Being a mad genius, not to mention an engineer (and thus a compulsive problem-solver), I naturally spent an age pondering the issue. Why were Mars bars so hard to eat? Could they be made easier to eat, perhaps with the application of a carefully-thought out algorithm?
Finally, late one night, the answer came to me! The way to successfully eat a Mars bar is upside down*! See, the reason for the difficulty is that when you eat one the right way up, you're biting first through the chewy toffee and then into the soft caramel. This means that you're having to go to some effort to take a meaningful bite. If, however, you eat the bar upside down, you are instead biting down through the soft caramel, followed by the chewy toffee. It's just a much easier process.
* Incidentally, because someone managed to misunderstand me when I told them this (no, really!), you turn the Mars bar upside down. You don't need to be standing on your head!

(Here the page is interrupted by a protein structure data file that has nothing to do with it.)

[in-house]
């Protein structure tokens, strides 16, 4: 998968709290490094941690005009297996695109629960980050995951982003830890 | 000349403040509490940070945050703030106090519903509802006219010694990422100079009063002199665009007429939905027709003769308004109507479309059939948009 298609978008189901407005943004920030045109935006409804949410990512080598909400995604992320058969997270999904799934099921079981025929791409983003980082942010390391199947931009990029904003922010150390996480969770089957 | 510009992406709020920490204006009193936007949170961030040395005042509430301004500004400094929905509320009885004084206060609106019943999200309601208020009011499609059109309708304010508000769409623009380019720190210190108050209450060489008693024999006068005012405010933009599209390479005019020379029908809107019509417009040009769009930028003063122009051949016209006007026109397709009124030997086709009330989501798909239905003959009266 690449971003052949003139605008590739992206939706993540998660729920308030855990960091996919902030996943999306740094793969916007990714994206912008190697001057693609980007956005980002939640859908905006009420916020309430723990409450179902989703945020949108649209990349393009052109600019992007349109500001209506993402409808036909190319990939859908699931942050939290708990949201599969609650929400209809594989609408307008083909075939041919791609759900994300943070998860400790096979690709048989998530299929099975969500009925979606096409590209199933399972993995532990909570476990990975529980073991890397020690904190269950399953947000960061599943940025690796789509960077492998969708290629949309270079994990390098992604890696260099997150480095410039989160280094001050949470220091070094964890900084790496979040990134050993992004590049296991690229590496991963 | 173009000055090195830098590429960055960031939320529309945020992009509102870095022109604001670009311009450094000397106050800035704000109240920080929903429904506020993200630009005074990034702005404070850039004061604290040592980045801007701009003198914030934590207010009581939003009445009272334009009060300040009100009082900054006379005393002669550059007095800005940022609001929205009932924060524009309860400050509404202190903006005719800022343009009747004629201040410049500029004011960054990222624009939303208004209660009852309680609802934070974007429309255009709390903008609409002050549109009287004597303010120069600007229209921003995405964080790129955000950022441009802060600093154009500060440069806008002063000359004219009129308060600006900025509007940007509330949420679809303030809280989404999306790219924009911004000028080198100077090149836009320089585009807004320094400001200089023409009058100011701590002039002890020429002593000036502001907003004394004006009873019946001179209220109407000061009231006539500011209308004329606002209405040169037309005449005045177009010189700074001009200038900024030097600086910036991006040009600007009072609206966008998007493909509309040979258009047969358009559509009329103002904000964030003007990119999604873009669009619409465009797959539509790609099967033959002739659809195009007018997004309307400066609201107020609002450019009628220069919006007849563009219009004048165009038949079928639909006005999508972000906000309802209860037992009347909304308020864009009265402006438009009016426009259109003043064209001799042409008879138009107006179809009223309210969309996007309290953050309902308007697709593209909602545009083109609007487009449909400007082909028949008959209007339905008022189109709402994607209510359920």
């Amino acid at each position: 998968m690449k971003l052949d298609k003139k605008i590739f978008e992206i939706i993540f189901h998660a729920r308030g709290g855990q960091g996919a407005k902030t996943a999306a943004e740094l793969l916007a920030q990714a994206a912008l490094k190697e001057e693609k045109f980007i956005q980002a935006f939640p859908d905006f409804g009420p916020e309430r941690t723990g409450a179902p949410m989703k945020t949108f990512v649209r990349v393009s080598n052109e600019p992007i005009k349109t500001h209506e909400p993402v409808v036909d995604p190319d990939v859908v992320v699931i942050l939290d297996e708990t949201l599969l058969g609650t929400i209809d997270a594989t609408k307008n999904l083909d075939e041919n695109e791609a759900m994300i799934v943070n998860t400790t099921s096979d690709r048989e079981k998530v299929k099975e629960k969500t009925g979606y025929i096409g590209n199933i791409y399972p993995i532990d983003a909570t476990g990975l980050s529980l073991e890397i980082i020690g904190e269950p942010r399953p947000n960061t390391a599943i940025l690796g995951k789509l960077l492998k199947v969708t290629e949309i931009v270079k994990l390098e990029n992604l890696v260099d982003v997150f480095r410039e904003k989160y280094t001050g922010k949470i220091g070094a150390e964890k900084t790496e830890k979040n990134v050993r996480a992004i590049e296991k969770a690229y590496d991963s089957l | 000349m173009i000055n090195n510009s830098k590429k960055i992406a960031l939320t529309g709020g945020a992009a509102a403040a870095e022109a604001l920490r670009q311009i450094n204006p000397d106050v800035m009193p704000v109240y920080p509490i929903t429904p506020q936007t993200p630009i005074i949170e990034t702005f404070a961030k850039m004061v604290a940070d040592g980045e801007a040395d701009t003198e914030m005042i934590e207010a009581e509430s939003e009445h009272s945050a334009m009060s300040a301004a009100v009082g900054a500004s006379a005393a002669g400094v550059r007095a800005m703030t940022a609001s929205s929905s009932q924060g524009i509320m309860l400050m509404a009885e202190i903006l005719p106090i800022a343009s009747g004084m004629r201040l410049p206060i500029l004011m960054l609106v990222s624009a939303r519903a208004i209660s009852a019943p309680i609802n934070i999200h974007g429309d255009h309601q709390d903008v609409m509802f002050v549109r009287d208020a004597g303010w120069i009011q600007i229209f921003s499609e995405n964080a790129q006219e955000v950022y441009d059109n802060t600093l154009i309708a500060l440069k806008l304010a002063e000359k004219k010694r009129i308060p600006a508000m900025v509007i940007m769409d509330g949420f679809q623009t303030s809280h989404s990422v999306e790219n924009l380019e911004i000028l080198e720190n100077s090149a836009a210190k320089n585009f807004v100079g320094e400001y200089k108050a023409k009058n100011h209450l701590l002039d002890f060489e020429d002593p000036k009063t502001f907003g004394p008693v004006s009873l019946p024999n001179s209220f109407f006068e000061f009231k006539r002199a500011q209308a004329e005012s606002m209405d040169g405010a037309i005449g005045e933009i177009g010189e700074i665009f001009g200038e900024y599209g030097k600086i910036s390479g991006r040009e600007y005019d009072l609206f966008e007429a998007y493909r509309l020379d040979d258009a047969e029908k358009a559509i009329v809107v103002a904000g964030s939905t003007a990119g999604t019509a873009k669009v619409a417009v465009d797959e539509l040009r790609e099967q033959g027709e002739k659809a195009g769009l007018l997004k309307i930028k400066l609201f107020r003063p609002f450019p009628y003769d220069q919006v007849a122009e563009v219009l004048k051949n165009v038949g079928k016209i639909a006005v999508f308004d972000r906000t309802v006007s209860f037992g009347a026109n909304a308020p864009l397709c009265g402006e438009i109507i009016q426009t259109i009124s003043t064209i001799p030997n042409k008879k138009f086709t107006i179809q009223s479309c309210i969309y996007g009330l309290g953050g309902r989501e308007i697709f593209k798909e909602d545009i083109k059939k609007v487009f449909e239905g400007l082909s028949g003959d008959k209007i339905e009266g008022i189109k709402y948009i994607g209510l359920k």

Nobody ever believes me when I tell them this. Worse, they most often refuse even to test my theory, and thus discover that it actually is correct. (Seriously, it is - if you don't believe me, just try it.) Instead, they prefer to just laugh at the silliness of thinking that it (a) might make any real difference, or (b) that I actually spent time thinking about it.
Fortunately, I get to console myself with Mars bars. But it's a hard life being me.
Monday, August 06, 2012
I've just had a much better weekend. Lots of rest, some nice weather for a change, no long journeys, and relatively little awfulness from the band. So, that's all to the good.
On Friday, Lady Chocolat and I headed off to the cinema to see "Brave", Pixar's latest film. Which has been released in Scotland and Ireland ten whole days before the English release because... well, just because I guess. Maybe they've been distributing guides to the accent or something, so our English friends can unnerstaun it, or something.